Last month, Airmen from the 944th Fighter Wing, temporarily said goodbye to the desert sun of Arizona and aloha to the tropical weather and beautiful scenery of the Hawaiian island of Oahu.
During a two week annual tour, the 944th Civil Engineer Squadron was asked to participate in an Innovative Readiness Training project at Bellows Air Force Station (Bellows Field) Waimanalo by the Air Force Reserve Command.
The IRT project is designed to utilize and advance the skill sets of reservists by having them complete projects for the U.S. Air Force and civilian agencies. This is especially beneficial for communities that have suffered natural disasters. In this case, the 944th CES was tasked to team up with a small civil engineer flight with the 18th Force Support Squadron Det. 2, stationed in Hawaii that has an abundance of work to be done.
Thirty-two 944th CES, Logistics Readiness Squadron and wing staff members participated in the mission. Their objectives were to build a 1,288 square feet hazardous material storage facility from the ground up, provide traffic control, paint striping for the streets and parking lots, and help cut down an infestation of Ironwood trees which was causing a safety concern.
The team was able to complete the construction projects and cut down 150 Ironwood trees. “Right to the last day of work, we were able to use every bit of material available to us, we knocked it out of the park,” said Senior Master Sgt. Anthony Harback, 944th CES operations superintendent. “We want to do a good job, make sure the customer is satisfied and get invited back. That’s exactly what happened.”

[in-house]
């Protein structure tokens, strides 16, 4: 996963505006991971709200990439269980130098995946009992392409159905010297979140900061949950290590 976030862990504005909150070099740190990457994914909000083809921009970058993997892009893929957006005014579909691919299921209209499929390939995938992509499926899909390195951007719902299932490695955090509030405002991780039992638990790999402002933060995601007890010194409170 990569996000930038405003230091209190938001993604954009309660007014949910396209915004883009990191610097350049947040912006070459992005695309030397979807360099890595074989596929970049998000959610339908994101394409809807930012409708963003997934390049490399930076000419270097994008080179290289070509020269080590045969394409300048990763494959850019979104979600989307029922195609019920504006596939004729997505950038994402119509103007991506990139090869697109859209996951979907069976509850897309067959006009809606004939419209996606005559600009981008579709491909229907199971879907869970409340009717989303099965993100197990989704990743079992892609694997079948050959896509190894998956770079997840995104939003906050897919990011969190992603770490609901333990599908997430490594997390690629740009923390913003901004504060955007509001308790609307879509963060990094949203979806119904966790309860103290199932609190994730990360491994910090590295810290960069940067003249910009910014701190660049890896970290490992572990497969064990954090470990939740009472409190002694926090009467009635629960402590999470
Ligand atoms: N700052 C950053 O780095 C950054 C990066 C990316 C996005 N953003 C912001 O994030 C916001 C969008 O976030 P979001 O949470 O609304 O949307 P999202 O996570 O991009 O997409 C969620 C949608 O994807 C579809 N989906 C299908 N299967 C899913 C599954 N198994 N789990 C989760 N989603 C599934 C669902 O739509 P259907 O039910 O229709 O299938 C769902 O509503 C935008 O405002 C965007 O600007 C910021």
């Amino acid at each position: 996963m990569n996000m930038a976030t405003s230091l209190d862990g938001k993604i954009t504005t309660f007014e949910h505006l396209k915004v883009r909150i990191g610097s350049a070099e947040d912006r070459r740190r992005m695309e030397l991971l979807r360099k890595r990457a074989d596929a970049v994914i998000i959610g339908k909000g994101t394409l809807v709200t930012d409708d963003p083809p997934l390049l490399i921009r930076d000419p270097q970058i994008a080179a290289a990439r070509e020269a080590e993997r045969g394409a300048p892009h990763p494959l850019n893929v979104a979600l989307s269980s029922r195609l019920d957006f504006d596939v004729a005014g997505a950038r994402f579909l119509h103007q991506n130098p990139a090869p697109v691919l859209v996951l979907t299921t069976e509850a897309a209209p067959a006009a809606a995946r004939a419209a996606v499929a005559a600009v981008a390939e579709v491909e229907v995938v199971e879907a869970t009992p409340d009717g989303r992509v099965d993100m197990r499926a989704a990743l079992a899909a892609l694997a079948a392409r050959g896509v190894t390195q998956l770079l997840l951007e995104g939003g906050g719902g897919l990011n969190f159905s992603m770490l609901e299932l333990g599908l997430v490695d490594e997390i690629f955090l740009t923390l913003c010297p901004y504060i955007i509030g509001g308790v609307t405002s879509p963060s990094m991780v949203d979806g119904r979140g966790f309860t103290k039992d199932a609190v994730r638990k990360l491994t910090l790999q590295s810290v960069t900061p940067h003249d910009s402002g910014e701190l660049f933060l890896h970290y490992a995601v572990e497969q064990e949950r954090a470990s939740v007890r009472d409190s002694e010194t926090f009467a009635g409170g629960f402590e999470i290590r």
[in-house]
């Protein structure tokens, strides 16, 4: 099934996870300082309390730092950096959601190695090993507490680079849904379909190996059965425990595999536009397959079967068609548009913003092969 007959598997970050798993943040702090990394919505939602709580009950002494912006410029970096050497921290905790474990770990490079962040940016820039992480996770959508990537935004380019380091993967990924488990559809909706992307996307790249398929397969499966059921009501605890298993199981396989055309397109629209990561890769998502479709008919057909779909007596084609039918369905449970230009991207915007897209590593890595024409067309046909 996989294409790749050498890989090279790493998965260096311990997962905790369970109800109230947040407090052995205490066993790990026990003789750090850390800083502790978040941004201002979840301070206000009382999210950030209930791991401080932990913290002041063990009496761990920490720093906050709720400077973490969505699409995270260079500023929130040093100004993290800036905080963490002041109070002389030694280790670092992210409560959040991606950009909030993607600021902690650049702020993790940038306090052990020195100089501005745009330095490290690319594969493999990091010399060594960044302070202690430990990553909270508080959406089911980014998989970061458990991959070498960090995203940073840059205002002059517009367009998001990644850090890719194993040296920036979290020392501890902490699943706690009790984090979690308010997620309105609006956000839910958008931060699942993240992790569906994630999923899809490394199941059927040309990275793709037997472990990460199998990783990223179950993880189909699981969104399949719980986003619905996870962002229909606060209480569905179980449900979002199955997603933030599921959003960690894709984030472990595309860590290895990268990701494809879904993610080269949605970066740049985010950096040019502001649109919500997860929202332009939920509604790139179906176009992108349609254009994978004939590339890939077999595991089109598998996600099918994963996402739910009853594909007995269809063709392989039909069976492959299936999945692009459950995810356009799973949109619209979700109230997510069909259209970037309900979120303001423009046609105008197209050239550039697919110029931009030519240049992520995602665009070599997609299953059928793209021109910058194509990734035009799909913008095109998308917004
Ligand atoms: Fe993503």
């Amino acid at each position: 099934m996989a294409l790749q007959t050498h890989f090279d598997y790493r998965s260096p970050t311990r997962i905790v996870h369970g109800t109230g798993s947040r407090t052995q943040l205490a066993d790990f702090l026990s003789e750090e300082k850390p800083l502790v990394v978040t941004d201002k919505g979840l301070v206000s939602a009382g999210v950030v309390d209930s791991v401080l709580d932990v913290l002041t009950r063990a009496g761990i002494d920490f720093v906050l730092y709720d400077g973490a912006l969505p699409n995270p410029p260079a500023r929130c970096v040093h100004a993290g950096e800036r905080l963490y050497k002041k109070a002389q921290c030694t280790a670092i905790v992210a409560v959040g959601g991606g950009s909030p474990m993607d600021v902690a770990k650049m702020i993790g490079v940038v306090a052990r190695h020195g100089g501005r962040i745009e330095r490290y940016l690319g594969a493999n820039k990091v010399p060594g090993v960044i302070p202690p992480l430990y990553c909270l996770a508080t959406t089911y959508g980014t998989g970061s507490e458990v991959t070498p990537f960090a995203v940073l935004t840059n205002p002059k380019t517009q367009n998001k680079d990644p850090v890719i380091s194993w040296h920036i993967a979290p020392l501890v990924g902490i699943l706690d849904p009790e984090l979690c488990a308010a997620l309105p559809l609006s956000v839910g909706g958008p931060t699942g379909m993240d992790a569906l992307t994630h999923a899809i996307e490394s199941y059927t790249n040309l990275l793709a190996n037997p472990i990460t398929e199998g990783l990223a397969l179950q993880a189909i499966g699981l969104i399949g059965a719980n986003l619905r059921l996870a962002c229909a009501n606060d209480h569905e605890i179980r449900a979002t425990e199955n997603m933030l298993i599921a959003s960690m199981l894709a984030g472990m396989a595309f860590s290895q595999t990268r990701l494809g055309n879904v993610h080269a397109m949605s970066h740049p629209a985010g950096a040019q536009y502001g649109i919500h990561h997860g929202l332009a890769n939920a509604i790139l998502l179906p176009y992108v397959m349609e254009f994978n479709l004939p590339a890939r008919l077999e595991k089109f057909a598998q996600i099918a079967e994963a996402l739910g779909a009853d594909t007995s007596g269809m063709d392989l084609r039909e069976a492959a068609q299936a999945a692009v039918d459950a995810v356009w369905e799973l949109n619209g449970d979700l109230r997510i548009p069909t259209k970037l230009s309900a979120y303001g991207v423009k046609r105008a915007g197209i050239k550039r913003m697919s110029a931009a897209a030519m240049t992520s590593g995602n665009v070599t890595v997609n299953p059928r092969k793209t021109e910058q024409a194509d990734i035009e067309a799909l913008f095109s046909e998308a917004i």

“Team projects away from home station exercise the 944th CES’s ability to plan, organize, and deploy expeditionary engineer teams,” said Lt. Col. Jason Birch, 944th CES commander. “Airmen get to practice a variety of construction techniques they usually don’t have the opportunity to do at Luke Air Force Base. This makes these projects some of the highest value training we do.”
Bellows AFS is a U.S. military reservation. Once an important air field during World War II, the reservation now serves as a military training area and recreation area for active-duty and retired military, and Defense Department employees. It is operated by Det. 2, 18th FSS of the 18th Mission Support Group based at Kadena Air Base, Japan.